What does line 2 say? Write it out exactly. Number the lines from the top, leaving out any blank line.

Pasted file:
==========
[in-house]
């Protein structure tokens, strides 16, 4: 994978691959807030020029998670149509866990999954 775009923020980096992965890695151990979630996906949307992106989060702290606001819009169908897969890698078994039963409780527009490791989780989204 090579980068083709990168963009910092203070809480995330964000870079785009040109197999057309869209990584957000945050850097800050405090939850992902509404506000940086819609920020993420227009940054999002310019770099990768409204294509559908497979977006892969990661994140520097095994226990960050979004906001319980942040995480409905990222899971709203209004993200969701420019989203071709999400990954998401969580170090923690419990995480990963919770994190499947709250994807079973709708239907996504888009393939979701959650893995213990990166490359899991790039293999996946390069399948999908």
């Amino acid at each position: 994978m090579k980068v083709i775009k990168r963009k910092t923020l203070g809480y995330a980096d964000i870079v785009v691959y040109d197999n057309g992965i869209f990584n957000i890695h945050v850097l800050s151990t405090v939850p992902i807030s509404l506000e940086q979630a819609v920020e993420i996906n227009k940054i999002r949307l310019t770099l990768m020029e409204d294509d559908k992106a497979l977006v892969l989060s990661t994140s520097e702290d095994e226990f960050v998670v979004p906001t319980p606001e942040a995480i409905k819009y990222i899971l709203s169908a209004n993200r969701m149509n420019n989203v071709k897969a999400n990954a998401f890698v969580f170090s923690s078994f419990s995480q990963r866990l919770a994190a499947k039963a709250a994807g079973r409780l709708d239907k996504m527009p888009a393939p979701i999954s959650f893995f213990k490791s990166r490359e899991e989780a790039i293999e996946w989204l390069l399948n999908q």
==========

């Protein structure tokens, strides 16, 4: 994978691959807030020029998670149509866990999954 775009923020980096992965890695151990979630996906949307992106989060702290606001819009169908897969890698078994039963409780527009490791989780989204 090579980068083709990168963009910092203070809480995330964000870079785009040109197999057309869209990584957000945050850097800050405090939850992902509404506000940086819609920020993420227009940054999002310019770099990768409204294509559908497979977006892969990661994140520097095994226990960050979004906001319980942040995480409905990222899971709203209004993200969701420019989203071709999400990954998401969580170090923690419990995480990963919770994190499947709250994807079973709708239907996504888009393939979701959650893995213990990166490359899991790039293999996946390069399948999908």